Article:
Many car dealers throughout the country could face legal problems regarding how their commissioned-based employees are paid.

The warning comes as new legislation goes on the books in New York that requires written pay plans for commissioned employees that spell out worker classification, payment of wages, and calculation of commissions.

Without such a written pay plan in place, the burden of proof in employment claims falls on the dealer.

“The New York law highlights these issues and places employers at greater potential risk. The vulnerability for dealerships already existed,” says Ari Karen, a labor and employment partner with the law firm Venable LLP. “But now dealerships have been put on notice that absent a well-drafted, compliant pay plan, employees will have the upper hand in any dispute.”

For instance, in New York, if a commissioned employee makes claims against an employer and there is no signed pay plan, the courts will routinely favor the plaintiff,” Karen says.

Having contracts with employees was always a good business practice. Now it appears to be an absolute legal imperative.

And while New York has put explicit legislation in place to address these issues, no dealer in any state is immune from the threat of problems with pay plans, says Aaron Jacoby, chairman of Venable's auto-industry practice.

“California is actually the starting point for many of these cases, including wage-hour class actions based on the inside sales exemption and claims that it doesn't apply,” he says. “Many of the other states then follow suit.”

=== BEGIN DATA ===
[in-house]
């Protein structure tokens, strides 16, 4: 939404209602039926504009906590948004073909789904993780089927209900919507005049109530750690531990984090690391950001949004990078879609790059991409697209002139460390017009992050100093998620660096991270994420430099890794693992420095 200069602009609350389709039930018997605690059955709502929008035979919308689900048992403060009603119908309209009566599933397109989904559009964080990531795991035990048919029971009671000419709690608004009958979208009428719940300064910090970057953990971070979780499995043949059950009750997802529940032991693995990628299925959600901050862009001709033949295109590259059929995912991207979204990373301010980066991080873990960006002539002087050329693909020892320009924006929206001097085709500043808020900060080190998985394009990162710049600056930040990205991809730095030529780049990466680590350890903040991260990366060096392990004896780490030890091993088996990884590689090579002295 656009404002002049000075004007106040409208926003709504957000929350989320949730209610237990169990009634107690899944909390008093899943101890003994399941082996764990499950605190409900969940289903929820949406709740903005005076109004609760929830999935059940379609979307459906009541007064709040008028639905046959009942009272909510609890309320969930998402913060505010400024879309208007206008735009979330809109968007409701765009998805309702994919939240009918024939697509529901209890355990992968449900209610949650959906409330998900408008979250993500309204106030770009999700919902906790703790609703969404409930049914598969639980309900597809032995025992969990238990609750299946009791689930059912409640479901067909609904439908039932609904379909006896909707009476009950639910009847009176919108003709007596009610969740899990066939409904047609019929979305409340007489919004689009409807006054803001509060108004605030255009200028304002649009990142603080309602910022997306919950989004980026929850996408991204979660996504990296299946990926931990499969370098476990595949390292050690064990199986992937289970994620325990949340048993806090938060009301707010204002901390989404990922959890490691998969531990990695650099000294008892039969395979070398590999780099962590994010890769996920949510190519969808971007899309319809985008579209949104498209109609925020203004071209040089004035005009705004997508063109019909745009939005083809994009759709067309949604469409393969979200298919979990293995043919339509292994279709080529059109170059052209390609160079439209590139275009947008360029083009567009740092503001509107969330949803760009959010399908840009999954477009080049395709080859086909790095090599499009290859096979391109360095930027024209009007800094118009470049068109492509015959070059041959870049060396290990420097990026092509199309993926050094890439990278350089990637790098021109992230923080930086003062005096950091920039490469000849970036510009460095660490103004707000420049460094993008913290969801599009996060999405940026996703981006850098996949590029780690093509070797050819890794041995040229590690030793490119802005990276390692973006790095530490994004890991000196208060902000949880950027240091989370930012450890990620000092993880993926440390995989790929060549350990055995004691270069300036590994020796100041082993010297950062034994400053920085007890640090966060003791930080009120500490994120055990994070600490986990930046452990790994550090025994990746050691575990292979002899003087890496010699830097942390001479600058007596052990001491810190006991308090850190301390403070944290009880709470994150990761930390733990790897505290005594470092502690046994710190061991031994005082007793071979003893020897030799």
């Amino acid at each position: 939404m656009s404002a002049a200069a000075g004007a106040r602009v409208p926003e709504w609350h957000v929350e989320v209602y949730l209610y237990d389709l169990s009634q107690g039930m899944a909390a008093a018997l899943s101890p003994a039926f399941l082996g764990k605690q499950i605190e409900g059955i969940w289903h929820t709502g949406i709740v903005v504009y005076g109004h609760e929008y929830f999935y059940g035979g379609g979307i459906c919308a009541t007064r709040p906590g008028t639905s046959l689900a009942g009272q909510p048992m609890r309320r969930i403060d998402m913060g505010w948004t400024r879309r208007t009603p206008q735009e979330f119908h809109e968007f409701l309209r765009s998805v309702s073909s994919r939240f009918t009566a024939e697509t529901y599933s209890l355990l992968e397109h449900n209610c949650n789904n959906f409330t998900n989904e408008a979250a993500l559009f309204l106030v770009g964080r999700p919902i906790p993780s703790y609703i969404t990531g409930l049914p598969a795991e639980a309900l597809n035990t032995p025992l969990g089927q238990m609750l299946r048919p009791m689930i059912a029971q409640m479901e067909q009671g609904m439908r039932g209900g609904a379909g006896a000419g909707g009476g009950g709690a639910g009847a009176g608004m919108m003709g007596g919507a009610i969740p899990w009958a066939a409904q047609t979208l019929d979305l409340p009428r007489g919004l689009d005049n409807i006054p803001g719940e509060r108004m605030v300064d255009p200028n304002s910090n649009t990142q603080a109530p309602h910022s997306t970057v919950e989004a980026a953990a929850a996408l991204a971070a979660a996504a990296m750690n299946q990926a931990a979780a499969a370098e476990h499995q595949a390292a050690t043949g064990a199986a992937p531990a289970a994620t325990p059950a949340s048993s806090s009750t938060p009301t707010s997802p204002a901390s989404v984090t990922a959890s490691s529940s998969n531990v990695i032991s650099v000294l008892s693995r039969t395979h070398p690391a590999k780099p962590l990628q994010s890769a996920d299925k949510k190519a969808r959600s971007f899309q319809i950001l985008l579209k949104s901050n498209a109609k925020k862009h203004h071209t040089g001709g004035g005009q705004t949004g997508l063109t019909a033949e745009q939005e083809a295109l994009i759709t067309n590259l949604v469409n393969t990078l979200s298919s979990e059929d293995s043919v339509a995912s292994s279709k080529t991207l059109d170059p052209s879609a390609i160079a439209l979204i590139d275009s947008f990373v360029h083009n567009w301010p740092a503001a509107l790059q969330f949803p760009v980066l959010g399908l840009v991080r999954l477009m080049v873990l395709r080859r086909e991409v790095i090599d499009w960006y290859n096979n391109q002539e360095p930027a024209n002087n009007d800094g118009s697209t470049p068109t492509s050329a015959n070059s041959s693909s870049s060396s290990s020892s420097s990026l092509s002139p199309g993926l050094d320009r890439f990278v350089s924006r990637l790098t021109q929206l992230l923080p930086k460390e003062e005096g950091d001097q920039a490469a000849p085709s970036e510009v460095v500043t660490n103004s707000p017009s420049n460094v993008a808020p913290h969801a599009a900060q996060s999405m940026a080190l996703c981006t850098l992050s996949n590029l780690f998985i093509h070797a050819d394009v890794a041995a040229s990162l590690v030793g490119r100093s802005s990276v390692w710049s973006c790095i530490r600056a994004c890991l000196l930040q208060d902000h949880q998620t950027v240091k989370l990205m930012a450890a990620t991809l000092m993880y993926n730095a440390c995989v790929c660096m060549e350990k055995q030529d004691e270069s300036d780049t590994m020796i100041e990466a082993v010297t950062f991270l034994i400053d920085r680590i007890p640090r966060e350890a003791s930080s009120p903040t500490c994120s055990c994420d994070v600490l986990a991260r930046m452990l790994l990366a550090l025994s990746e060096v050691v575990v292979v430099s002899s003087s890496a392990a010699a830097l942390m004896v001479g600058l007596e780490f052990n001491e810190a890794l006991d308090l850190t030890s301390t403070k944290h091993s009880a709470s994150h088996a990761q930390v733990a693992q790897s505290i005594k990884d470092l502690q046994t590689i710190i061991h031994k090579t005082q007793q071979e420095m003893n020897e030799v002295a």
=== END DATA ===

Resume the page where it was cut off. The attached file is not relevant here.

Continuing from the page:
The commission pay-plan model could be a huge issue for the auto dealers because the whole industry is dependent on it.

“Since dealers typically rely heavily on commission-paid employees, all of their pay plans would be subject to attack because very few dealer groups have perfectly written plans,” Jacoby says. “And even for those that do, the written plans are subject to language erosion.

“Too many people in companies have apparent authority to make changes to the pay plan, and such arbitrary changes can have a seriously adverse affect,” he says.

Karen and Jacoby say the main changes that need to take place to safeguard the industry and avoid potentially costly litigation include:

  • Implementing written pay plans, with common industry terms clearly defined.
  • Creating a template for employee contracts, and making sure the language does not change from person to person.
  • Changing from an immediate calculation of commission to a draw subject to a later calculation of commission — to allow employers to do charge backs for errors, etc.

Dealership groups would also be wise to regularly audit their commission agreements to be certain that they adhere to current laws and do not pose a litigation liability, they say. Doing that could ward off potential legal battles.